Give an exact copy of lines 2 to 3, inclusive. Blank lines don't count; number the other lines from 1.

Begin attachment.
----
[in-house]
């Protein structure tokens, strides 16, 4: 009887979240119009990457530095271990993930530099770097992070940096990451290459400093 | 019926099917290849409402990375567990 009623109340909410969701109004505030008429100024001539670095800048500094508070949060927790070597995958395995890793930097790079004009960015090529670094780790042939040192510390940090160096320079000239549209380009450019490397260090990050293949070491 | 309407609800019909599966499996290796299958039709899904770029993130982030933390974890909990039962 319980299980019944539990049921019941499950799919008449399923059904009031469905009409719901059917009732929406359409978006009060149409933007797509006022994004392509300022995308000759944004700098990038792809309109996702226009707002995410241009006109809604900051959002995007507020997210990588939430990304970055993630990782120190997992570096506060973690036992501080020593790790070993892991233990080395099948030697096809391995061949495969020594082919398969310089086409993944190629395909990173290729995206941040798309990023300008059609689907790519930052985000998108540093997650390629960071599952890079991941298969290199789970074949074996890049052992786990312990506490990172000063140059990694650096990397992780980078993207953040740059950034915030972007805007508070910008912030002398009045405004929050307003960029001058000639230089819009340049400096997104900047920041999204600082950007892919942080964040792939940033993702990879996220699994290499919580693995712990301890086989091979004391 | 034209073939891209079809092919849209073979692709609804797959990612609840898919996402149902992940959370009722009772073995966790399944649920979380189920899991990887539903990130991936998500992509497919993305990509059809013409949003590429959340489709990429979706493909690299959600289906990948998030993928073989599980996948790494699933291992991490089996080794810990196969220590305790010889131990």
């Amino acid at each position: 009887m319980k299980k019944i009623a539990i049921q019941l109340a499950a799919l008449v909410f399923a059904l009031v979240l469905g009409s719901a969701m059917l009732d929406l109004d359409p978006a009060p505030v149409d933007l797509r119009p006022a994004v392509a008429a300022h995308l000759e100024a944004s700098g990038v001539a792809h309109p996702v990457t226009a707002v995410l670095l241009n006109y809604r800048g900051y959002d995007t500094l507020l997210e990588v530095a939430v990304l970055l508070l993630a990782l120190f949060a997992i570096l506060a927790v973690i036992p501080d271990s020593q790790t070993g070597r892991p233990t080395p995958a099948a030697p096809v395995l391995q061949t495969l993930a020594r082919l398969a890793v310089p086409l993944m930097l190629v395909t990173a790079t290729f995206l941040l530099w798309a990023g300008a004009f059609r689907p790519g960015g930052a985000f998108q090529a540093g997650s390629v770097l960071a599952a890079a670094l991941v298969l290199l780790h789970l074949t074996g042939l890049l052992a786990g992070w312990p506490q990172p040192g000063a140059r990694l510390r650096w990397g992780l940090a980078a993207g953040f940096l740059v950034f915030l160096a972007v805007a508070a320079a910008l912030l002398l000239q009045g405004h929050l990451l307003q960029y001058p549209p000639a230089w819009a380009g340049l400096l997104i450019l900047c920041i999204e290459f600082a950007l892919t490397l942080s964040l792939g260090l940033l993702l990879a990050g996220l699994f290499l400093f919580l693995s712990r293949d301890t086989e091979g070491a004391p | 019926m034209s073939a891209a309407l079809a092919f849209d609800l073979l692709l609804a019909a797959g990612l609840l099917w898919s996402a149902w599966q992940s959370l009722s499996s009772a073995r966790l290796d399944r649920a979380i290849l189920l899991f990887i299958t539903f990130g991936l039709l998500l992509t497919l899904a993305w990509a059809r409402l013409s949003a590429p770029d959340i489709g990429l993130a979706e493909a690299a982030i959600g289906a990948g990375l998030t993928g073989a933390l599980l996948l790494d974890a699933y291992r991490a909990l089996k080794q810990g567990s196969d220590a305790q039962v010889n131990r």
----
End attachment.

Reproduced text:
């Protein structure tokens, strides 16, 4: 009887979240119009990457530095271990993930530099770097992070940096990451290459400093 | 019926099917290849409402990375567990 009623109340909410969701109004505030008429100024001539670095800048500094508070949060927790070597995958395995890793930097790079004009960015090529670094780790042939040192510390940090160096320079000239549209380009450019490397260090990050293949070491 | 309407609800019909599966499996290796299958039709899904770029993130982030933390974890909990039962 319980299980019944539990049921019941499950799919008449399923059904009031469905009409719901059917009732929406359409978006009060149409933007797509006022994004392509300022995308000759944004700098990038792809309109996702226009707002995410241009006109809604900051959002995007507020997210990588939430990304970055993630990782120190997992570096506060973690036992501080020593790790070993892991233990080395099948030697096809391995061949495969020594082919398969310089086409993944190629395909990173290729995206941040798309990023300008059609689907790519930052985000998108540093997650390629960071599952890079991941298969290199789970074949074996890049052992786990312990506490990172000063140059990694650096990397992780980078993207953040740059950034915030972007805007508070910008912030002398009045405004929050307003960029001058000639230089819009340049400096997104900047920041999204600082950007892919942080964040792939940033993702990879996220699994290499919580693995712990301890086989091979004391 | 034209073939891209079809092919849209073979692709609804797959990612609840898919996402149902992940959370009722009772073995966790399944649920979380189920899991990887539903990130991936998500992509497919993305990509059809013409949003590429959340489709990429979706493909690299959600289906990948998030993928073989599980996948790494699933291992991490089996080794810990196969220590305790010889131990």
């Amino acid at each position: 009887m319980k299980k019944i009623a539990i049921q019941l109340a499950a799919l008449v909410f399923a059904l009031v979240l469905g009409s719901a969701m059917l009732d929406l109004d359409p978006a009060p505030v149409d933007l797509r119009p006022a994004v392509a008429a300022h995308l000759e100024a944004s700098g990038v001539a792809h309109p996702v990457t226009a707002v995410l670095l241009n006109y809604r800048g900051y959002d995007t500094l507020l997210e990588v530095a939430v990304l970055l508070l993630a990782l120190f949060a997992i570096l506060a927790v973690i036992p501080d271990s020593q790790t070993g070597r892991p233990t080395p995958a099948a030697p096809v395995l391995q061949t495969l993930a020594r082919l398969a890793v310089p086409l993944m930097l190629v395909t990173a790079t290729f995206l941040l530099w798309a990023g300008a004009f059609r689907p790519g960015g930052a985000f998108q090529a540093g997650s390629v770097l960071a599952a890079a670094l991941v298969l290199l780790h789970l074949t074996g042939l890049l052992a786990g992070w312990p506490q990172p040192g000063a140059r990694l510390r650096w990397g992780l940090a980078a993207g953040f940096l740059v950034f915030l160096a972007v805007a508070a320079a910008l912030l002398l000239q009045g405004h929050l990451l307003q960029y001058p549209p000639a230089w819009a380009g340049l400096l997104i450019l900047c920041i999204e290459f600082a950007l892919t490397l942080s964040l792939g260090l940033l993702l990879a990050g996220l699994f290499l400093f919580l693995s712990r293949d301890t086989e091979g070491a004391p | 019926m034209s073939a891209a309407l079809a092919f849209d609800l073979l692709l609804a019909a797959g990612l609840l099917w898919s996402a149902w599966q992940s959370l009722s499996s009772a073995r966790l290796d399944r649920a979380i290849l189920l899991f990887i299958t539903f990130g991936l039709l998500l992509t497919l899904a993305w990509a059809r409402l013409s949003a590429p770029d959340i489709g990429l993130a979706e493909a690299a982030i959600g289906a990948g990375l998030t993928g073989a933390l599980l996948l790494d974890a699933y291992r991490a909990l089996k080794q810990g567990s196969d220590a305790q039962v010889n131990r």